قطعات یدکی کنترل موجودی با توجه به رشد تصادفی از یک پایه نصب شده
|کد مقاله||سال انتشار||مقاله انگلیسی||ترجمه فارسی||تعداد کلمات|
|5378||2009||9 صفحه PDF||سفارش دهید||7128 کلمه|
Publisher : Elsevier - Science Direct (الزویر - ساینس دایرکت)
Journal : Computers & Industrial Engineering, Volume 56, Issue 1, February 2009, Pages 452–460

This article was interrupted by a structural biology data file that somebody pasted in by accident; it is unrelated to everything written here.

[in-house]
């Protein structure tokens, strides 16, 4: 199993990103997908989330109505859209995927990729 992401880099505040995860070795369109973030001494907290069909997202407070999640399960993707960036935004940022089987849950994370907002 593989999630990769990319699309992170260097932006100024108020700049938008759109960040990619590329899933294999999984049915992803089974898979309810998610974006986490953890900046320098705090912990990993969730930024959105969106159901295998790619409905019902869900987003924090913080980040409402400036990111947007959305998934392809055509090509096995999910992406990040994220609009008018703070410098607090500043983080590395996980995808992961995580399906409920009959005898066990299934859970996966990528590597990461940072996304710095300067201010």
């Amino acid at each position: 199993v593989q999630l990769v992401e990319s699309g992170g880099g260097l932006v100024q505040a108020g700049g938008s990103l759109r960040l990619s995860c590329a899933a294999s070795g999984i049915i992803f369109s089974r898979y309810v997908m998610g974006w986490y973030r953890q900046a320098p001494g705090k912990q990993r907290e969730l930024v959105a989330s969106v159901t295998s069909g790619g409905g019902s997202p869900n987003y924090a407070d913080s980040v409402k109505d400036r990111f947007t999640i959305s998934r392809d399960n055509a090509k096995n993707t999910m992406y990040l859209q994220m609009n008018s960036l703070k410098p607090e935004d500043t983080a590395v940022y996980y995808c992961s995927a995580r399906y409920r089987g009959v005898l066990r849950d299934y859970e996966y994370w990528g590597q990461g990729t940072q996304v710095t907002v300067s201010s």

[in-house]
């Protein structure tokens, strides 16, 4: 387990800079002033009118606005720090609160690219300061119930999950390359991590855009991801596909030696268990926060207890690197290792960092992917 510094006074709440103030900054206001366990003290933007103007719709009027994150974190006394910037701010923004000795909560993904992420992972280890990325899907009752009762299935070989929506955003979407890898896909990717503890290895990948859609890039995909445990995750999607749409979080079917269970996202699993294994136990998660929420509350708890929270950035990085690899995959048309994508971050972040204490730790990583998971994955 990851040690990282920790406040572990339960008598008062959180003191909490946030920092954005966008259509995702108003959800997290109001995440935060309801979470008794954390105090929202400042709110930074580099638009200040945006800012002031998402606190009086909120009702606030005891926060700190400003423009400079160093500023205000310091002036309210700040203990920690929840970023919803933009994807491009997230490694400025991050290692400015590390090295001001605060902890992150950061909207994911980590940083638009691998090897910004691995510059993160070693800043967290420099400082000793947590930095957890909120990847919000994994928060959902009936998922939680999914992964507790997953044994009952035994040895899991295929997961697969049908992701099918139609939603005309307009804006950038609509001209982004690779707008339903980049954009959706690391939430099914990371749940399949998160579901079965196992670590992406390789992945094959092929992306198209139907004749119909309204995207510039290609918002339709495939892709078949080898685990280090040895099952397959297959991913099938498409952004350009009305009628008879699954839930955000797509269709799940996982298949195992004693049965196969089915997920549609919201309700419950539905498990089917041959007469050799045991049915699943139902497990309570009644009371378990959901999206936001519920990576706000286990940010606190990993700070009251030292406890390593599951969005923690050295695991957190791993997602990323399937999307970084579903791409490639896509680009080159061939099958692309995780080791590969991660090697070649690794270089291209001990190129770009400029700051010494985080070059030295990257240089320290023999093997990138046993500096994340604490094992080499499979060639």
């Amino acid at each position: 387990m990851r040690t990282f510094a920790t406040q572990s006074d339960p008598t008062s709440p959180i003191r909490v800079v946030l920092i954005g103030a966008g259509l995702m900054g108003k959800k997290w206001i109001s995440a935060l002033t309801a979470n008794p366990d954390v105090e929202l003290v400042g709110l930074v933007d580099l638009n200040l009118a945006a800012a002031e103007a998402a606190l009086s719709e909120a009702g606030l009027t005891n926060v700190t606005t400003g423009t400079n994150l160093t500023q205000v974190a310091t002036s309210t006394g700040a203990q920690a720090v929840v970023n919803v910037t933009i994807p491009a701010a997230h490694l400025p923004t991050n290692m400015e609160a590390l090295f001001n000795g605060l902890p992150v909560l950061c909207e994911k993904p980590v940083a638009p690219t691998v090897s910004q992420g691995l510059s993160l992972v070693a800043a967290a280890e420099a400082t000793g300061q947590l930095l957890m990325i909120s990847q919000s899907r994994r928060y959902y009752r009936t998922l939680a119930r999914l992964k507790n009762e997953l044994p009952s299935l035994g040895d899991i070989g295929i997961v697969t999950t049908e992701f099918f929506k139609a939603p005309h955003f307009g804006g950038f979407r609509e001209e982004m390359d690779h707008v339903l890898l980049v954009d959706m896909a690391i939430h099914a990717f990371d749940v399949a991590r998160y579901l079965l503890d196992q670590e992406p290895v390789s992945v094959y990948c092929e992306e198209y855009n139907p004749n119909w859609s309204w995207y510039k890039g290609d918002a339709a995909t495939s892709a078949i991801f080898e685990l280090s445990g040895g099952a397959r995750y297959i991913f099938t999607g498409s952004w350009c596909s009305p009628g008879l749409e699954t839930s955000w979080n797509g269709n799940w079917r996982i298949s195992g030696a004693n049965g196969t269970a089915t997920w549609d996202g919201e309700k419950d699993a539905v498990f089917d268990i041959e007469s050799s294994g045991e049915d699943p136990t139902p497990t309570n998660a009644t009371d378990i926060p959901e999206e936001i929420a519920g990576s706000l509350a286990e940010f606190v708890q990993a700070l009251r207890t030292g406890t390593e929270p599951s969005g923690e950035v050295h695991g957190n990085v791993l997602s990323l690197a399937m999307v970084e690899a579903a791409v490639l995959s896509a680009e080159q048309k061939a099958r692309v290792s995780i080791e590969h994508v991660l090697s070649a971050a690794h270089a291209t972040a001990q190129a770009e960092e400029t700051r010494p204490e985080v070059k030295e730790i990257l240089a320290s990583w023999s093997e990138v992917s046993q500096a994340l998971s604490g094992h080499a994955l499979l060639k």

Installed base is a measure describing the number of units of a particular system actually in use. To maintain the performance of the installed units, spare parts inventory control is extremely important and becomes very challenging when the installed base changes over time. This problem is often encountered when a manufacturer starts to deliver a new product to customers and agrees to provide spare parts to replace failed units in the future. To cope with the resulting non-stationary stochastic maintenance demand, a spare parts control strategy needs to be carefully developed. The goal is to ensure that timely replacements can be provided to customers while minimizing the overall cost for spare parts inventory control. This paper provides a model for the aggregate maintenance demand generated by a product whose installed base grows according to a homogeneous Poisson process. Under a special case where the product’s failure time follows the exponential distribution, the closed form solutions for the mean and variance of the aggregate maintenance demand are obtained. Based on the model, a dynamic (Q, r) restocking policy is formulated and solved using a multi-resolution approach. Two numerical examples are provided to demonstrate the application of the proposed method in controlling spare parts inventory under a service level constraint. Simulation is utilized to explore the effectiveness of the multi-resolution approach.